SVC on Twitter    SVC on Facebook    SVC on LinkedIn

 

Designing the National Oilwell Varco Boardroom

The ability to hide AV systsems, in deference to a room's aesthetics, is a constant challenge for AV pros, especially in high-end corporate boardrooms. Company executives usually want all the capabilities of modern AV technology but don't want to see blank screens and messy wires when it's not in use. AV integrators have figured out most of the tricks to hiding flat-panel displays, loudspeakers, and racks, but what happens when your client wants to hide the world's largest plasma display?

The ability to hide AV systsems, in deference to a room's aesthetics, is a constant challenge for AV pros, especially in high-end corporate boardrooms. Company executives usually want all the capabilities of modern AV technology but don't want to see blank screens and messy wires when it's not in use. AV integrators have figured out most of the tricks to hiding flat-panel displays, loudspeakers, and racks, but what happens when your client wants to hide the world's largest plasma display?

CCS Presentation Systems confronted this challenge when it was hired by oil and gas industry supplier National Oilwell Varco to design the boardroom for its corporate headquarters. CCS had to turn the renovated top floor of the building into a functional but awe-inspiring boardroom–without a hint that it sported a 103-inch and two 65-inch plasmas.

"The size of the room dictated the need for that size of display. Previously a rear projection system was installed but even they knew it was becoming antiquated technology," says Kevin Salmon, CCS account manager, who worked with the architect and end-user to incorporate the AV into the room. "There is a classic feel to the boardroom but the magic is that it has cutting edge technology seamlessly integrated."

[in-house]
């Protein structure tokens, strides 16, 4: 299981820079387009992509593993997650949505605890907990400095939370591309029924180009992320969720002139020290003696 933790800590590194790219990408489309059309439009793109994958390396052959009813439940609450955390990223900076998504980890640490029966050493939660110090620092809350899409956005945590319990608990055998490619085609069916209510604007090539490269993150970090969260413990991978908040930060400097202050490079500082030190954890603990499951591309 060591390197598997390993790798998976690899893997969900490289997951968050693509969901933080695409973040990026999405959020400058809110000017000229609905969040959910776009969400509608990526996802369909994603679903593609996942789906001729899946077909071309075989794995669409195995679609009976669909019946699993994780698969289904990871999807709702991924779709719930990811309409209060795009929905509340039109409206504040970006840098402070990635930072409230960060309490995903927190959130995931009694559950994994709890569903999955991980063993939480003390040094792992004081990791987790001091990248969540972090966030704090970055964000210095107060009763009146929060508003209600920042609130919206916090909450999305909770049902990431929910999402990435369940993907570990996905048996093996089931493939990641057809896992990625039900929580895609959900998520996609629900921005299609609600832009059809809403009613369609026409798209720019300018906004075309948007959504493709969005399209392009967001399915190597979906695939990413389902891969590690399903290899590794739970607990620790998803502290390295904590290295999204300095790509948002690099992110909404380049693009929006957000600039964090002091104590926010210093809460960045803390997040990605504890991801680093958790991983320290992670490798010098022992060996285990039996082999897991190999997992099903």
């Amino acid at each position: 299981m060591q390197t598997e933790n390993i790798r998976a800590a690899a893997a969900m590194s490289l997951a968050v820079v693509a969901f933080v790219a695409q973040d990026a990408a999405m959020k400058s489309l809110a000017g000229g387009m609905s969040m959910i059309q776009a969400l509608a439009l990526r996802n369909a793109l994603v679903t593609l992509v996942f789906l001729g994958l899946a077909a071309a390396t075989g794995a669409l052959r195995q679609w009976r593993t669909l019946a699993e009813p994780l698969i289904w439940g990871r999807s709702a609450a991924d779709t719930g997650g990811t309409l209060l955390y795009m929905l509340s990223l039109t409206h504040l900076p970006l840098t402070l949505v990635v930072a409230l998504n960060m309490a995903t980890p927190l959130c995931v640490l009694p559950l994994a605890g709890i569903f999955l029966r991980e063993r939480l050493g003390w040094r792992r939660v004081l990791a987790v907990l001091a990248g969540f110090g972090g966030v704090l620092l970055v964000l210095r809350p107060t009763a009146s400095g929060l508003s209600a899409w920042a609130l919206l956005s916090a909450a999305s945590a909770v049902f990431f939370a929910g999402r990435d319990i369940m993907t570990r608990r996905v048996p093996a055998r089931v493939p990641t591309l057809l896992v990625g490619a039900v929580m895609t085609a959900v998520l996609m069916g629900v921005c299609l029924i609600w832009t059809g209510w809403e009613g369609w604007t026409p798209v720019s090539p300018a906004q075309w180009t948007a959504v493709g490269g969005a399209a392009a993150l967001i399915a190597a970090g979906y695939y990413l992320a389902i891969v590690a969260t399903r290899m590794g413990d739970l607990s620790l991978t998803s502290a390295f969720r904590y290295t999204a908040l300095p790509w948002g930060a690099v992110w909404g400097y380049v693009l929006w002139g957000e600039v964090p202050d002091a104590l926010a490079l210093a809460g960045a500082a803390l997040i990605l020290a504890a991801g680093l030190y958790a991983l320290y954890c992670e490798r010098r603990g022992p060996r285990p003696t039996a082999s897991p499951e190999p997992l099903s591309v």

PDG Architects and general contractor Stone Construction played a bigger role in the AV design than you might normally expect. One of the biggest reasons: The Panasonic 103-inch plasma couldn't mount onto a traditional in-ceiling lift because there wasn't enough space above the top-floor ceiling. Therefore a creative solution was required. The team turned to Electro-Kinetics for a custom swing-hinge lift for the displays. Engineers working on the lift design had to ensure that the hinge and lift motor could support the nearly 500 pounds of the 103-inch plasma display as it moved the screen 90 degrees from vertical to horizontal, and back again.

It turned out the custom lift for the 103-inch display was so much larger than other hinge lifts the company has manufactured for CCS projects that it did not fit into the client's elevator. Stone Construction provided the crane that hoisted the lift up the outside of the building and through the seventh floor windows. "The plasma itself fit in the elevator with only 1 or 2 inches to spare," says Salmon.

A Tandberg Edge 95 MXP HD videoconferencing camera is also mounted on the custom lift because the client preferred not to hide the camera in the wall. In the closed position, the 103-inch display, videoconferencing camera, and mount are tucked in a horizontal alcove in the ceiling. The 65-inch displays on each side of the room fold up in similar fashion.